Weekend long read

1) UN Watch has published a report examining claims made about Israel at the UNHRC.

“Every session of the UN Human Rights Council devotes a special agenda item to the “Human rights situation in Palestine and other occupied Arab territories,” which is defined by UNHRC Resolution 5/1 as covering “Human rights violations and implications of the Israeli occupation of Palestine and other occupied Arab territories.” The other nine items on the Council’s permanent agenda are all generic, and do not refer to any particular country or situation. There is no special agenda item on Iran, Syria, North Korea, or any other country. Only Israel.

Under the debate that takes place three times a year pursuant to Agenda Item 7, the Palestinian Authority, Syria, North Korea and dozens of other council members and observers routinely accuse Israel of numerous crimes and human rights violations, while making no mention of Hamas, Islamic Jihad or the Palestinian Authority.

The debate is entirely one-sided. Israel, the United States most other democracies no longer participate in the proceedings of Agenda Item 7, in protest against its selectivity. As a result, many claims enter the record at the United Nations despite having no basis in fact.”

2) The Fathom Journal has complied a collection of essays about the IHRA Working Definition of Antisemitism.

“The essays collected here […] respond to four common myths about the IHRA definition. The aim is to help readers to see past these myths and to see the IHRA plain, without conspiracy theories about tricksy Zionists and without outright falsehoods about the definition ‘preventing criticism of Israel’ or ‘preventing support for Palestinian statehood’.”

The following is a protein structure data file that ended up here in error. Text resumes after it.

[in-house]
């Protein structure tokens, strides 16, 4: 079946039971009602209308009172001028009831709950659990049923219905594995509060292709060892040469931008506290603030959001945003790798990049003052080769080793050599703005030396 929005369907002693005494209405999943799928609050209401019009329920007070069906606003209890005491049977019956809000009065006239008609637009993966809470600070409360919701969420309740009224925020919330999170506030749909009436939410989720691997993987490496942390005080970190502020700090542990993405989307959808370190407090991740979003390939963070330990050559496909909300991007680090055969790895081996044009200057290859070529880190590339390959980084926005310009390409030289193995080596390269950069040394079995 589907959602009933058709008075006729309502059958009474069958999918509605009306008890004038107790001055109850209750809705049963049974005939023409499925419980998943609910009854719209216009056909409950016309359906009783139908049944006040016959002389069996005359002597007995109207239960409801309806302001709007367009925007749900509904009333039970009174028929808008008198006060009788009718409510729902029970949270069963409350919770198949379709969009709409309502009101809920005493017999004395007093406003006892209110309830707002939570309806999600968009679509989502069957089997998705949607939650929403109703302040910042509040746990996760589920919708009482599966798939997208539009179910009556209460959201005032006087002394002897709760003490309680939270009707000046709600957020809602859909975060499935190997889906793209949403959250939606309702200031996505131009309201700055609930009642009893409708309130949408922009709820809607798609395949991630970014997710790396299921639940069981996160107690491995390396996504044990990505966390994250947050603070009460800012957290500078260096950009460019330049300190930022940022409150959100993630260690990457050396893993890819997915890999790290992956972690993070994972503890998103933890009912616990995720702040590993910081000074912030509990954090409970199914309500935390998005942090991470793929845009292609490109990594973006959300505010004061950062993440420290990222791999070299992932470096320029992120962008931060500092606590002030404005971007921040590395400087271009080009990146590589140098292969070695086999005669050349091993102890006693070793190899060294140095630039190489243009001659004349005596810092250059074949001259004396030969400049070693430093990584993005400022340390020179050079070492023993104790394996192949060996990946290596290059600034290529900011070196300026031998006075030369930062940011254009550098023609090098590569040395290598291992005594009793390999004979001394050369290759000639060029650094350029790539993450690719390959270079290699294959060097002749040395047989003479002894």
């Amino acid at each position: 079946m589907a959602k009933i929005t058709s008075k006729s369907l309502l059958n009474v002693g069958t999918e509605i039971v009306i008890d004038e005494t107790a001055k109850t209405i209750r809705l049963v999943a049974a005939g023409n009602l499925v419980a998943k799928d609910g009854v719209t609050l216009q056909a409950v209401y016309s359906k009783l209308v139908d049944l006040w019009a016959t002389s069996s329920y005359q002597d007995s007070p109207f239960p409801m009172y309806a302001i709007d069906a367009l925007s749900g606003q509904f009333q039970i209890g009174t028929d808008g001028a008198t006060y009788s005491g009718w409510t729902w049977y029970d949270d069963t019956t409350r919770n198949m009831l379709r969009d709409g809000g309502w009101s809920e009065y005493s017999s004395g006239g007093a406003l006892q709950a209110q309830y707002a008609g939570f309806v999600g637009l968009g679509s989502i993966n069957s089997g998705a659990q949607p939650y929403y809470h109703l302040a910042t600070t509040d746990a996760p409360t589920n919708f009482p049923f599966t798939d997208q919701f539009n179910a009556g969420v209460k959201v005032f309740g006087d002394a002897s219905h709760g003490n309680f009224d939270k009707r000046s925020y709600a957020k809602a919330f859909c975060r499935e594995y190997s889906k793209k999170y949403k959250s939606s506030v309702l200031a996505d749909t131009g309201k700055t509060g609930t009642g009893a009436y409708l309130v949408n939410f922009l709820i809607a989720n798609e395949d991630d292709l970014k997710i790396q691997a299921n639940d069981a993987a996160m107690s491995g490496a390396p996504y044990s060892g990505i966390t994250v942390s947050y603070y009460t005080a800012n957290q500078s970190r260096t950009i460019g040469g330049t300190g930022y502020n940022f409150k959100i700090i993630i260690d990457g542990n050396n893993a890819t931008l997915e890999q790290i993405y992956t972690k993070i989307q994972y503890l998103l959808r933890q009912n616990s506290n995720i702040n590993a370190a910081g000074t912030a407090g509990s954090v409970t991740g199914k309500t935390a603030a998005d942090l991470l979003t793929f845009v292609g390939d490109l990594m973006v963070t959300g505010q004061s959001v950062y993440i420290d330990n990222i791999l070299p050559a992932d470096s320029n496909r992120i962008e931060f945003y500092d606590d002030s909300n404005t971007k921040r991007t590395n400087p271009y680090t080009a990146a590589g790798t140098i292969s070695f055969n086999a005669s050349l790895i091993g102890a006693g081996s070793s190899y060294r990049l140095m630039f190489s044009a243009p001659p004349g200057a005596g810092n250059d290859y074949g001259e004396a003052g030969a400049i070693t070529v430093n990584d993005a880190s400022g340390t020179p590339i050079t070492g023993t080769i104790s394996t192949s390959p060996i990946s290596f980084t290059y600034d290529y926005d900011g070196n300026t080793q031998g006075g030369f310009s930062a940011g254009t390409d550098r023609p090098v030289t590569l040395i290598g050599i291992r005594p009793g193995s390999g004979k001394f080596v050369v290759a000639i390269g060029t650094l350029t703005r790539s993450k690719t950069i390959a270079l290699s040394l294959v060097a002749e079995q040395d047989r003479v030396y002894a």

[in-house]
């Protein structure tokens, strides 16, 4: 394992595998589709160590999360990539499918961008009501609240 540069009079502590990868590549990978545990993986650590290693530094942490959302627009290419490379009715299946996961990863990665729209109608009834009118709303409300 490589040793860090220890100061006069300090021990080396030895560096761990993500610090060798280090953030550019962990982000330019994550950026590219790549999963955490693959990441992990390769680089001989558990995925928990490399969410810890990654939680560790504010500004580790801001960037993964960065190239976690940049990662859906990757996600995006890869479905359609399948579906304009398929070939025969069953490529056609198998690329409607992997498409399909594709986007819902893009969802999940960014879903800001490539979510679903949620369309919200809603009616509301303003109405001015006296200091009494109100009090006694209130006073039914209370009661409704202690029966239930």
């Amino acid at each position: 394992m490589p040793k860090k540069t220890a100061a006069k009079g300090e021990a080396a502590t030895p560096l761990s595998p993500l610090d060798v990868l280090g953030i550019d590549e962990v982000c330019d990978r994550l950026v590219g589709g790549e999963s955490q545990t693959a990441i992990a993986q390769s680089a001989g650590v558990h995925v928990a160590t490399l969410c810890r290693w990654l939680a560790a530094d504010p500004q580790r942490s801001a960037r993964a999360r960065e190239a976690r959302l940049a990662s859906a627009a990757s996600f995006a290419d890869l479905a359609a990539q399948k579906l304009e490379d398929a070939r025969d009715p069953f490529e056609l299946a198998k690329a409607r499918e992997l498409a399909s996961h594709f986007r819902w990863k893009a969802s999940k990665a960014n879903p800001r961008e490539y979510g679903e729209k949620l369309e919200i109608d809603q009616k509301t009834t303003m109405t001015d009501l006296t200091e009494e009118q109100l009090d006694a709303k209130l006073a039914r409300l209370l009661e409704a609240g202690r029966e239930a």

3) At the FDD, Richard Goldberg and Jonathan Schanzer discuss ‘The U.N. Refugee Agency With Few Actual Refugees’.

“In 1948, five Arab armies invaded the fledgling state of Israel but lost. Unrwa was established to care for Arab residents displaced by that conflict. The organization was dedicated solely to Palestinian Arabs—independent of the U.N. High Commissioner for Refugees, which took responsibility for all other world refugee populations.

Unrwa became part of a new Arab narrative: Millions of Palestinians were trapped as refugees, living in destitution and yearning for home. Until these people achieved their “right of return,” the Arab world insisted, the Middle East would never see peace. Meanwhile, Israel absorbed 800,000 Jewish refugees who were exiled from Arab states.”

4) At the JCPA Dr Jacques Neriah asks ‘Has Lebanon Reached the Abyss?’.

“The confessional order for Lebanon was established in 1943 when a national covenant distributed the top positions of the state among the three main communities that constituted modern and post-colonial Lebanon. It is now being dismantled. Although this covenant was amended in 1990 at the end of a civil war that lasted 25 years, it became obvious that the balancing arrangements reached then were no longer valid after the demographic changes that had occurred in Lebanon. The imbalance placed great strains on the state and attracted foreign actors who attempted to take control one after the other since the end of the fifties: Egypt, the PLO, Syria, Israel, and finally Iran.”

More from Hadar Sela

Mapping the BBC’s branding of declarations on Jerusalem as ‘controversial’

Which declaration on Jerusalem did the BBC brand as 'controversial' – and...
Read More